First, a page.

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Need help finding an article

Bridget_Landry | Posted in Feedback on Threads on

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There was an article in Threads magazine in 2000 (possibly 1999) on doing relief bleaching. That is, leaves and flowers were set on fabric, then the whole was sprayed with a bleach and water solution. This left a soft-edged bleached area with the relief pattern of whatever lay on the fabric in the middle. I’ve looked through all my back copies of Threads, but can’t find the article. (Some of them are missing, however.) I thought, if anyone remembered the article, it would be easier to find, or at the very least I could order another copy of that issue, if it’s lost.

Any help would be greatly appreciated.

Thanks!

Bridget

Replies

  1. Tish_Hall | | #1

    *
    Dear Brigit,

    I can't speak for the later issues, but Issue #72 (September 1997) has an article titled "Dyeing with Bleach," by Lois Ericson that discusses that technique.

    That article changed my life. Well, it changed my free time, anyway. It was a little craft project that got out of hand! I started by discharging designs from dark-colored tee shirts using objects placed on the fabric as the resists-- then I wondered if I could put other color in where I took color out, which led me to teach myself about fabric stenciling.

    Quickly I found that I didn't like commercial stencils, so now I have a growing collection of stencils I have cut for subjects I like; mostly garden plants.

    If you can't get issue #72, here's the basics of the how-to:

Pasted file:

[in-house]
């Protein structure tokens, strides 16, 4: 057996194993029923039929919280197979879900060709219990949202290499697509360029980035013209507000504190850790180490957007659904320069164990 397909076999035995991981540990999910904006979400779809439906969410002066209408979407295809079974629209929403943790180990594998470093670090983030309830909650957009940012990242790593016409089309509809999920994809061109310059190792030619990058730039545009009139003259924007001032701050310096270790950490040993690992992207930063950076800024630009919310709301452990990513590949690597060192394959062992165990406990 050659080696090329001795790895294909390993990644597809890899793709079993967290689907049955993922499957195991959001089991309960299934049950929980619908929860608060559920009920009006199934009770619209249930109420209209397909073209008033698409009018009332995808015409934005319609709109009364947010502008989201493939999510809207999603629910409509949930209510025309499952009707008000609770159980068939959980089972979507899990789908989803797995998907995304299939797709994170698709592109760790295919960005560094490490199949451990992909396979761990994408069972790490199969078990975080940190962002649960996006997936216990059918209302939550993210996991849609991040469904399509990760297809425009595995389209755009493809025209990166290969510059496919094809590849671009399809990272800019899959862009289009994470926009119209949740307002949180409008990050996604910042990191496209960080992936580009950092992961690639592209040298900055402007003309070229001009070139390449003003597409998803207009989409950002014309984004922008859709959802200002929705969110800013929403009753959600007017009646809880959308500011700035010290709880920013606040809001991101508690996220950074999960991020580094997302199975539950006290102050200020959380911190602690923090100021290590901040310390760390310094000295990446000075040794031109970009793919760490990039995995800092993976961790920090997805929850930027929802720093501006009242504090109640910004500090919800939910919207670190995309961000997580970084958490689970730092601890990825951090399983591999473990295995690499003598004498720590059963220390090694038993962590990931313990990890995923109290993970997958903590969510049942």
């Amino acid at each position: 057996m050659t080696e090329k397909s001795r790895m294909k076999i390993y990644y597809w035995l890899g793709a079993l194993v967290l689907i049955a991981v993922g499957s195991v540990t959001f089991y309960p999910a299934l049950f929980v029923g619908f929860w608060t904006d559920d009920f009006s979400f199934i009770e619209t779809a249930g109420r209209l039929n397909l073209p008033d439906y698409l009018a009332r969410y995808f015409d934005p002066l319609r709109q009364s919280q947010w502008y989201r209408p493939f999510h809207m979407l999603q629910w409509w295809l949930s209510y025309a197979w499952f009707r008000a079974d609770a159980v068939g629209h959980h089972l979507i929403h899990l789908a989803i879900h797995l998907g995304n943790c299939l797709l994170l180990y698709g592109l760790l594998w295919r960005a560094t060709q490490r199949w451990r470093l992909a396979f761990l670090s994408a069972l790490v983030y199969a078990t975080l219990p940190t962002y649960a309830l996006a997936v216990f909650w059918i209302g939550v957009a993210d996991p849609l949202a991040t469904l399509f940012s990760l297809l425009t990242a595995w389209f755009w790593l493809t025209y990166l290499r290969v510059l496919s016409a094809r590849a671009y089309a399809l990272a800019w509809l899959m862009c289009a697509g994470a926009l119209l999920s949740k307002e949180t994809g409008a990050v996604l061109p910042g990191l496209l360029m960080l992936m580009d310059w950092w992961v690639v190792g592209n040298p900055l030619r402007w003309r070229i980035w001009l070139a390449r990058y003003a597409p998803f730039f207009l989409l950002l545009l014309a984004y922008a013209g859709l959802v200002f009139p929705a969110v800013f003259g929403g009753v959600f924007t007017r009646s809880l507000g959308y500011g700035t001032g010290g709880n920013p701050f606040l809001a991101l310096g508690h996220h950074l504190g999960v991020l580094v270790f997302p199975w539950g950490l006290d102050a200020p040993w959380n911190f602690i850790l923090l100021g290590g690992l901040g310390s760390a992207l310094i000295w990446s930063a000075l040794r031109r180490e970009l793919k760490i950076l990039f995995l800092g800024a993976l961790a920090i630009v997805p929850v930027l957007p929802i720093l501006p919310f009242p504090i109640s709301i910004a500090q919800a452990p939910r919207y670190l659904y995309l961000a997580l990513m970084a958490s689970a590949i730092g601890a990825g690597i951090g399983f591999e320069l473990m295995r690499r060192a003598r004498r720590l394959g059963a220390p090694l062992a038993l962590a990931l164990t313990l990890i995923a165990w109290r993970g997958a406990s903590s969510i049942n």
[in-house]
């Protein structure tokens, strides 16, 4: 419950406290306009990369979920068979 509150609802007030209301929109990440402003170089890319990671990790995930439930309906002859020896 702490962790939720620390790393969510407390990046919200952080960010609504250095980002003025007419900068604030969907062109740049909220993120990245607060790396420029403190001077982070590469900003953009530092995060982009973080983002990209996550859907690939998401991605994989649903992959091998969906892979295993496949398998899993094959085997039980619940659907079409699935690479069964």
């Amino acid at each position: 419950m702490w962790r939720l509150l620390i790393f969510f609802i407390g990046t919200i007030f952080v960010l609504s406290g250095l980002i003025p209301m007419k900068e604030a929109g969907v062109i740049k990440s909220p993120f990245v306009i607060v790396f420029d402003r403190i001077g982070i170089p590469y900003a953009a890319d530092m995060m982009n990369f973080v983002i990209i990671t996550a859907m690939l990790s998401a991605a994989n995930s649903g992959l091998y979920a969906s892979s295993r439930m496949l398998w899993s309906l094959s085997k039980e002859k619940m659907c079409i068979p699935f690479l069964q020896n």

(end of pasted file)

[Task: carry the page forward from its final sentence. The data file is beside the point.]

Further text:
Work in a well ventilated area!
    Wear old clothes.
    Always use a freshly-opened bottle of household bleach. Clorine oxidizes quickly and old bleach can give disappointing results. Household bleach is cheap enough.
    You need at least three large buckets for your rinsing and neutralizing processes.
    For the discharging solution use bleach in a one to three or one to four ratio to water.
    For the neutralizing solution use 1 gallon of white vinegar to three gallons of water (that is 1 to 3, but LOTS of it.)
    Wear rubber gloves.
    Use plastic or old fabric to mask any parts of the fabric you do not want discharged because your atomizer bottle will send droplets of bleach solution everywhere.
    Wash all sizing out of your fabric before you start discharging.

    OK, you're ready to start. You have some black all-natural fiber shirts or fabric, your workspace is covered in plastic, you have two five-gallon buckets full of water and one full of vinegar and water, and you've mixed up some bleach solution in a sprayer bottle.

    Lay out the fabric and place the resists on the fabric. Gently mist with the bleach solution. The solution should sit on the top of the fabric but doesn't have to saturate it. Allow the solution to work on the fabric for eight to ten minutes, then carefully remove the resists so that they don't drip onto the design. Submerse the fabric in water, rinse well, then in the vinegar solution for a five to ten minute soak, then rinse again in fresh water.
    Dry it, and see what you've got.

    Good luck!

    Tish Hall

    1. Joan_Cunningham | | #2

      *I sent an email asking for help finding a sweater knit on circular needles using scrap yarn. I had loaned out my copy of the magazine and it was not returned. I need the issue # or a copy of the pattern if available. I saw several answers to my email and asked for them to be sent to my email address. I have not seen them at all please help me with this. Thank you very much Joan

      1. Bridget_Landry | | #3

        *Tish,Sorry for taking so long to get back to you, but thank you for your help! That was _exactly_ what I needed. I should be able to complete my project now.Thanks again!Bridget

        1. Tish_Hall | | #4

          *You're welcome. I'm sorry I misspelled your name. I was doing some research on Saint Brigid of Kildare and I must have just over-ridden what I saw with what was inthe backof my head. By the time I saw the mistake, it was too late to edit my post.Let me know how your project comes out!Tish

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